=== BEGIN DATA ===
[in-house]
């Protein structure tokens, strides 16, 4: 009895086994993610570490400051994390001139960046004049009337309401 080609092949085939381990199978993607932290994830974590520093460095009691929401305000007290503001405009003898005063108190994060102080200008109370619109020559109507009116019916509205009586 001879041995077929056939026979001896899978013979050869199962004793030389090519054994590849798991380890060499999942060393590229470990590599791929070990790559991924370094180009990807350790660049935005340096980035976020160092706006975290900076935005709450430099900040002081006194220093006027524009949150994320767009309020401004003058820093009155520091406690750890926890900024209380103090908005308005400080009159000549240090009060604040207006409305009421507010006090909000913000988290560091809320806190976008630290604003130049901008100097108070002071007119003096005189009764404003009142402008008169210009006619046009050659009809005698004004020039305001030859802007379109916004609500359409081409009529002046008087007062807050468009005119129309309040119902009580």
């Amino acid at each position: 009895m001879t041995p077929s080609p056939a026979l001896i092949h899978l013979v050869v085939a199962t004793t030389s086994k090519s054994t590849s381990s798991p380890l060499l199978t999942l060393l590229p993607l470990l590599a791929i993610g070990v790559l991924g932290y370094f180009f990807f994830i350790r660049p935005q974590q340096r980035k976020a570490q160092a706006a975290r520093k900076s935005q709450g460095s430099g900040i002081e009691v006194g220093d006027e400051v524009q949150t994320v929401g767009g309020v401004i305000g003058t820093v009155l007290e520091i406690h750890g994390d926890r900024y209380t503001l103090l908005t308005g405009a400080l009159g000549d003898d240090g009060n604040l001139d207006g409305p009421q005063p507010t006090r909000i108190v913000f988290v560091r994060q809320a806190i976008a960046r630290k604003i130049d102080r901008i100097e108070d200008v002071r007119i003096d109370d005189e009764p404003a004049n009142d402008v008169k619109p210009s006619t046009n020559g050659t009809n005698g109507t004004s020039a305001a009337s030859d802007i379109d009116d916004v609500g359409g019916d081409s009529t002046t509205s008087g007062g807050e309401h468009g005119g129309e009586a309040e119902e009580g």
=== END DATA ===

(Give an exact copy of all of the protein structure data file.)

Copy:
[in-house]
């Protein structure tokens, strides 16, 4: 009895086994993610570490400051994390001139960046004049009337309401 080609092949085939381990199978993607932290994830974590520093460095009691929401305000007290503001405009003898005063108190994060102080200008109370619109020559109507009116019916509205009586 001879041995077929056939026979001896899978013979050869199962004793030389090519054994590849798991380890060499999942060393590229470990590599791929070990790559991924370094180009990807350790660049935005340096980035976020160092706006975290900076935005709450430099900040002081006194220093006027524009949150994320767009309020401004003058820093009155520091406690750890926890900024209380103090908005308005400080009159000549240090009060604040207006409305009421507010006090909000913000988290560091809320806190976008630290604003130049901008100097108070002071007119003096005189009764404003009142402008008169210009006619046009050659009809005698004004020039305001030859802007379109916004609500359409081409009529002046008087007062807050468009005119129309309040119902009580």
């Amino acid at each position: 009895m001879t041995p077929s080609p056939a026979l001896i092949h899978l013979v050869v085939a199962t004793t030389s086994k090519s054994t590849s381990s798991p380890l060499l199978t999942l060393l590229p993607l470990l590599a791929i993610g070990v790559l991924g932290y370094f180009f990807f994830i350790r660049p935005q974590q340096r980035k976020a570490q160092a706006a975290r520093k900076s935005q709450g460095s430099g900040i002081e009691v006194g220093d006027e400051v524009q949150t994320v929401g767009g309020v401004i305000g003058t820093v009155l007290e520091i406690h750890g994390d926890r900024y209380t503001l103090l908005t308005g405009a400080l009159g000549d003898d240090g009060n604040l001139d207006g409305p009421q005063p507010t006090r909000i108190v913000f988290v560091r994060q809320a806190i976008a960046r630290k604003i130049d102080r901008i100097e108070d200008v002071r007119i003096d109370d005189e009764p404003a004049n009142d402008v008169k619109p210009s006619t046009n020559g050659t009809n005698g109507t004004s020039a305001a009337s030859d802007i379109d009116d916004v609500g359409g019916d081409s009529t002046t509205s008087g007062g807050e309401h468009g005119g129309e009586a309040e119902e009580g």